Washington (CNN) - Former military members on Thursday slammed Supreme Court nominee Elena Kagan over her handling of military recruiters on the Harvard campus when she was dean of the university's law school.
On the final day of the Senate Judiciary Committee's confirmation hearing for Kagan, a total of 24 witnesses were scheduled to testify for and against President Barack Obama's pick to replace the retiring Justice John Paul Stevens.
The 50-year old Kagan has come under criticism from Republican senators, who complained that she actively tried to block military recruiters from Harvard Law School when she was dean because of the "don't ask, don't tell" policy banning openly gay and lesbian service members.
"Dean Kagan's clearly unlawful actions estranged the campus," said former U.S. Army Capt. Flagg Youngblood. He called Kagan's actions "double dealing" and a "condescension to the American rule of law that harmed the interests of the military." Youngblood attended Yale University as an ROTC member, and is now director of military outreach for the conservative Young America's Foundation.
Capt. Pete Hegseth of the Army National Guard said Kagan "encouraged students to oppose and protest the presence of military recruiters on campus."
Kagan and the White House have strongly defended her actions, saying that while she opposed the military's policy, Kagan never kept recruiters off the university.
Kagan also supported other schools challenging a federal law - known as the Solomon Amendment - requiring that recruiters be given equal access or face the loss of federal funding. The Supreme Court unanimously upheld the law on March 6, 2006.
Just four months after taking the job as Harvard's dean, in October 2003, Kagan offered students her thoughts in a campus-wide e-mail, saying that to give recruiters equal access to the campus "causes me deep distress. I abhor the military's discriminatory recruitment policy." She called it "a profound wrong - a moral injustice of the first order."
Among the witnesses invited by the Senate committee's Democratic majority were two people who sued their employers, claiming age and sex discrimination on the job.
Lilly Ledbetter said she hoped Kagan would be a sympathetic ear to those who bring legitimate workplace suits.
"I learned who is on the Supreme Court makes all the difference," she said.
The former tire company manager alleged she was paid less than her male counterparts for equal work about two decades, but did not find out about the discrimination until she was about to retire. The high court in 2007 ruled against her, saying existing federal law did not allow such lawsuits to be filed so late. Most workers had 180 days to file a claim after the first discriminatory pay decision.
But Obama, in the first bill he signed after taking office in January 2009, enacted into law the Lily Ledbetter Act that nullified the high court decision and said every new paycheck received over the years based on a
discriminatory act - regardless of when the first discrimination occurred - would extend the statute of limitations 180 days.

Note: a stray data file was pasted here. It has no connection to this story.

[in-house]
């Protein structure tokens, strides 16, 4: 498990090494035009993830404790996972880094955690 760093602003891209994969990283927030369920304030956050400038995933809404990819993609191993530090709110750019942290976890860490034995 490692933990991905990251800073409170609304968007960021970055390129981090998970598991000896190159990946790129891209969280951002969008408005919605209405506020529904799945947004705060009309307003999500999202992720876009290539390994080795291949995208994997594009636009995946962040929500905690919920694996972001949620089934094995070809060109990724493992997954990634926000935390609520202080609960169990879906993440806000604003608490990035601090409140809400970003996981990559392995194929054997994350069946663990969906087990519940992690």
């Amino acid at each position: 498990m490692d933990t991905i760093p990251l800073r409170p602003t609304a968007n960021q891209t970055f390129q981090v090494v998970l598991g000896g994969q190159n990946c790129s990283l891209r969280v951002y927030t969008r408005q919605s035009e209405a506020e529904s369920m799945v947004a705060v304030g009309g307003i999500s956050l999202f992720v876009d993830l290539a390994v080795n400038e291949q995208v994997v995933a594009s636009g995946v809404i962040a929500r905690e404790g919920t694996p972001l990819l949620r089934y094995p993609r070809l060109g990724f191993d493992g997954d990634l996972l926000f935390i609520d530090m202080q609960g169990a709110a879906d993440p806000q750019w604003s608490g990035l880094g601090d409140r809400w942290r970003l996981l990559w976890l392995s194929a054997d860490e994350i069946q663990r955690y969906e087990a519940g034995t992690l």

"If one more person like [liberal] Justice [Ruth Bader] Ginsburg or Justice Stevens were on the court," Ledbetter said, "then my case would have turned out differently," Ledbetter said.
Jack Gross lost his Supreme Court appeal last year, after he alleged he was a victim of age discrimination for being passed over for a promotion. He criticized the current conservative court for reading federal laws in a way that makes it more difficult for people like him to claim wrongdoing by employers.
Kagan faced a barrage of questions Wednesday, the third day of her confirmation hearing before the committee, but ended the day smiling and hugging supporters. Her part of the confirmation hearing ended Wednesday.
She spent much of Wednesday portraying herself as someone who would be an independent voice on the high court.
In keeping with the tradition of other recent high court nominees, the solicitor general repeatedly declined to indicate how she might rule if confirmed, leading one senator to bemoan what many observers now characterize as a confirmation process devoid of substance.
She told committee members that, if confirmed, she would not be influenced by her previous political positions in the Clinton administration and elsewhere.
"When you get on the bench [and] you put on the robe, your only master is the rule of law," she said, adding that she would be "independent and not favor any political party."
Democrats were generally effusive in their praise for Kagan. Committee chairman Patrick Leahy, D-Vermont, called her answers "superb" and predicted she would be confirmed.
"I have appreciated not only your intellect, but also your good humor throughout," Leahy said in concluding the public questioning of Kagan, adding that she answered the senators' questions "more fully than any recent nominee."
Even conservative Republican Sen. Tom Coburn of Oklahoma was impressed, telling Kagan that hers was the fourth confirmation hearing in which he has participated, "and I think it's been one of the best."
However, the committee's ranking Republican, Sen. Jeff Sessions of Alabama, said he remained unsure of whether he would support Kagan's nomination when the panel votes.
If confirmed as expected by the 19-member committee and then the full Senate, Kagan would be the 112th Supreme Court justice. Her addition to the high court would mean the nine-member panel would include three women for the first time.
- CNN's Alan Silverleib contributed to this report.